TORONTO – The Ontario government is cutting red tape and making it easier for companies to provide passenger transportation services between communities in Ontario effective July 1, 2021. This is part of the province’s efforts to improve transportation options for Ontarians as the province recovers from the COVID-19 pandemic.
“Under the previous system it was difficult for businesses that offered bus service to begin operating on a new route, even in situations where there was no service being offered,” said Caroline Mulroney, Minister of Transportation. “By cutting red tape, we are making it easier for carriers to offer transportation services to communities where there is a need.”
TORONTO – Today, the Ontario government released a discussion paper for public feedback that will inform the province’s first transportation plan for the Greater Golden Horseshoe. Ontario is building a better transportation system to connect communities and keep goods and people moving across the province, including in Ontario’s economic engine, the Greater Golden Horseshoe.
“We have a long-term vision for the Greater Golden Horseshoe that takes us to 2051, built on connected transportation that’s safe, seamless and accessible,” said Caroline Mulroney, Minister of Transportation. “This discussion paper is an important opportunity to gain further insights that will help shape a better transportation network for our province’s future.”
Through a consultation posting on the Environmental Registry of Ontario as well as an online feedback form, the Ontario government is seeking public input on ways to achieve our vision.
The events of the past (over) one year once again reinforce the critical role of residents’ associations at the local level, and federations of residents associations, especially at the provincial level, to address policy issues. The mantra “municipalities are a creature of the province” is regularly demonstrated in legislation introduced and passed by the provincial government “under cover of COVID.” COVID, as they say, “consumes all the oxygen in the room,” resulting in even less public attention than usual being paid to legislative and program changes, some positive, but many with long term negative implications for such areas as cultural heritage, urban sprawl, and climate change.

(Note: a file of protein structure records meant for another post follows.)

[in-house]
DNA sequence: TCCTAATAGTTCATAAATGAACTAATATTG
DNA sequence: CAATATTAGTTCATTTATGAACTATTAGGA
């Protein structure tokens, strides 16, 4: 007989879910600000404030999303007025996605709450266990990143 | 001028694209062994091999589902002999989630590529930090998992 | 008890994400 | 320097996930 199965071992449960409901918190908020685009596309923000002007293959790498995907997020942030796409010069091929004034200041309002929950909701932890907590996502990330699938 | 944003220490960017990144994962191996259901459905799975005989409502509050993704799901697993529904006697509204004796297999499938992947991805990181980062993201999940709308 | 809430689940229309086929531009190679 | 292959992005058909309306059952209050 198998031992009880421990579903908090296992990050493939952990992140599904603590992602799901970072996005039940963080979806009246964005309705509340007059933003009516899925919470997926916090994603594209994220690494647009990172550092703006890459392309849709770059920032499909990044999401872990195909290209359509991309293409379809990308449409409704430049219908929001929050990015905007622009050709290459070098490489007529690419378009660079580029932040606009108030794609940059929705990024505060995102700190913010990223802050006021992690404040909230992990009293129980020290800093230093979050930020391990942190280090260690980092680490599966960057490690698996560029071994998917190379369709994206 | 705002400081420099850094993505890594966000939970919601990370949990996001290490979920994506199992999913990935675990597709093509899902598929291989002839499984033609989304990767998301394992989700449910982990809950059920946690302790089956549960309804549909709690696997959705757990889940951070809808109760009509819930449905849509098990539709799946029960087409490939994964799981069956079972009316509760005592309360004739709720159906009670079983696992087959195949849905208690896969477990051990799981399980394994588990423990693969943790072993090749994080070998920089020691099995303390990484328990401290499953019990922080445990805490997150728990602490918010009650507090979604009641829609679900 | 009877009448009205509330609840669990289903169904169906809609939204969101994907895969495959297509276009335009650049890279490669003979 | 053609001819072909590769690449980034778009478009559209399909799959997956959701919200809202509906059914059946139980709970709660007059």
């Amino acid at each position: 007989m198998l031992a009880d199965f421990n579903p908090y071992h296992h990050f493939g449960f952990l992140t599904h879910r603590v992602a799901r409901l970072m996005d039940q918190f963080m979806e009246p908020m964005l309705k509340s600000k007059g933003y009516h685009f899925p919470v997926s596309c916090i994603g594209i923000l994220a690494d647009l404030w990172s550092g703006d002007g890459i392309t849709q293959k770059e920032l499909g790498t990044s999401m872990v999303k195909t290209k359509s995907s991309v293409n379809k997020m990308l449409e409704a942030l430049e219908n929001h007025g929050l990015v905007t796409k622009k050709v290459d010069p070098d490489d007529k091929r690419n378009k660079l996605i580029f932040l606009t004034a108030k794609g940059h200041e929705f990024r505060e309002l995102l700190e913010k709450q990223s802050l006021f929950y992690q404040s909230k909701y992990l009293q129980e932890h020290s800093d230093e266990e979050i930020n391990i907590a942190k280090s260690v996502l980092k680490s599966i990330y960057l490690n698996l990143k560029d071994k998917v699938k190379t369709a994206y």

The government passed legislation exempting Minister’s Zoning Orders (MZOs) from complying with the Government’s own Provincial Policy Statement (PPS). The PPS covers a myriad of policy areas from cultural heritage to environment.
The greenhouse gas (GHG) pollution from Ontario’s gas-fired power plants will increase by more than 300% by 2030 and by 500% or more by 2040 as the province uses gas to replace aging nuclear plants and to meet growing demand for electricity from population growth and increased electrification (electric cars, home heating). If this occurs, Ontario will lose roughly 40% of the pollution reduction benefits it achieved by phasing-out its dirty coal plants.
Ontario’s Independent Electricity System Operator (IESO) is launching a public engagement process on how Ontario can reduce its greenhouse gas pollution by phasing out its gas-fired power plants. This is your chance to tell the IESO that we need to phase out gas by 2030 to help our climate and clear our air.
Get all the latest news about planning and development regulations and legislation that could affect YOUR local community. Join as a community organization or as an individual.
FUN advocates on behalf of a large group of community organizations and ratepayer groups. Working together, our voices are heard by our legislators. See our latest position papers and letters.